The way the economy of agriculture is now, a sure sign that you’re going to have a tough time in the dairy business is you have a name for all of your cows.
Steve Cordes, of Henning, Minn., is old school.
“Her mother was Boo. This is Buzz,” Cordes said in his interview with WDAY while pointing to a Jersey cow.
So much for Buzz, though. Cordes is out of the dairy business. He’s turning to sheep instead.
These are tough times for dairy farmers, you’ve probably heard. And he’s got the check to prove it.
“I just got my milk check for July’s milk, and my base was $14 a hundredweight. And that is the same price I got 25 years ago, and our expenses have doubled and sometimes tripled,” he said.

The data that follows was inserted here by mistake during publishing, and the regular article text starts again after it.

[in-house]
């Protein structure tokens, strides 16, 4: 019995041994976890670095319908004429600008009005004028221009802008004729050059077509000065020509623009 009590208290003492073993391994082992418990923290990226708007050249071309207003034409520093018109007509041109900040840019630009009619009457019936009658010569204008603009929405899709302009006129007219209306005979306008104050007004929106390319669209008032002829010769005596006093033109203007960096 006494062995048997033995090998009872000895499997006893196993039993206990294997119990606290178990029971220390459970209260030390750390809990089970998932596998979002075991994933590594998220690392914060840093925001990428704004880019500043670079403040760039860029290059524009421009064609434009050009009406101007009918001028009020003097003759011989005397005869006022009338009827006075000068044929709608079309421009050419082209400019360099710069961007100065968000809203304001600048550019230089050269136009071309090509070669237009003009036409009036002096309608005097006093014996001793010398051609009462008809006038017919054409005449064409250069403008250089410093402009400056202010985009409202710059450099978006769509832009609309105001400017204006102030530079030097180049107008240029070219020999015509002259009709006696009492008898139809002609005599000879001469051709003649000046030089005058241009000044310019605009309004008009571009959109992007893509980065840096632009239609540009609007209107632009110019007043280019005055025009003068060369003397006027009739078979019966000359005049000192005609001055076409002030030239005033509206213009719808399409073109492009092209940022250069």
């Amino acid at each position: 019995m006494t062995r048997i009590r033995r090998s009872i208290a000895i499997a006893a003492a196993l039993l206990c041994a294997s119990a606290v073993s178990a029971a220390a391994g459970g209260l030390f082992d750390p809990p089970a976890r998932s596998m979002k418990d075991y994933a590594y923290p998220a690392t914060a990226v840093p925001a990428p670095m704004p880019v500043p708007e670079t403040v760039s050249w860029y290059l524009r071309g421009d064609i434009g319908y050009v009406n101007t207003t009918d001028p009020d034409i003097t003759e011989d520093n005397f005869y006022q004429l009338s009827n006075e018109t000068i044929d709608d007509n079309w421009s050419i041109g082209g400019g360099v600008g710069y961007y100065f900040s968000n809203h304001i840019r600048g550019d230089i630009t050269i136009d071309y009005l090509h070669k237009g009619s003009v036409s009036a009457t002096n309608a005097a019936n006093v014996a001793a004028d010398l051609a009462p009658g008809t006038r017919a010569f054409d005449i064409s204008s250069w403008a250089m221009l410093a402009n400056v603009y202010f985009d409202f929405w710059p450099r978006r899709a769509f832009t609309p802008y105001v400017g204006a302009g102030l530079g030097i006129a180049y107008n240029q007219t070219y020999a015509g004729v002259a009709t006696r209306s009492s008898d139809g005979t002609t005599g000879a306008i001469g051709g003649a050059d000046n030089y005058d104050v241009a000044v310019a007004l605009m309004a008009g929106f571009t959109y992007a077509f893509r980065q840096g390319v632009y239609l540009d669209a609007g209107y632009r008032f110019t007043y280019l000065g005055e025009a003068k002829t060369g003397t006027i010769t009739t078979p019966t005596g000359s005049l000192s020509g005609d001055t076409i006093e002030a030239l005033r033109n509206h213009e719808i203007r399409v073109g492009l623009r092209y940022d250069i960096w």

Dairy runs deep in Minnesota families and leaving the business is about more than selling off a herd.
My great great grandfather homesteaded on the south shores of West Leaf Lake of Leaf Lake Township (Henning). Since then, there has been a Cordes farming for 133 years. I am the last one, but that is a long run,” he said.
A dairy farmer’s farmer’s life revolves around one thing: milking.
Christmas morning? The kids had to wait until the milking was done. It’s the circadian rhythm of the cows. Cordes says he’s going to feel lost not going to the barn at 5 a.m. anymore.
There are now only 150 dairy farmers left in Otter Tail County, WDAY says.
(h/t: Paul Tosto)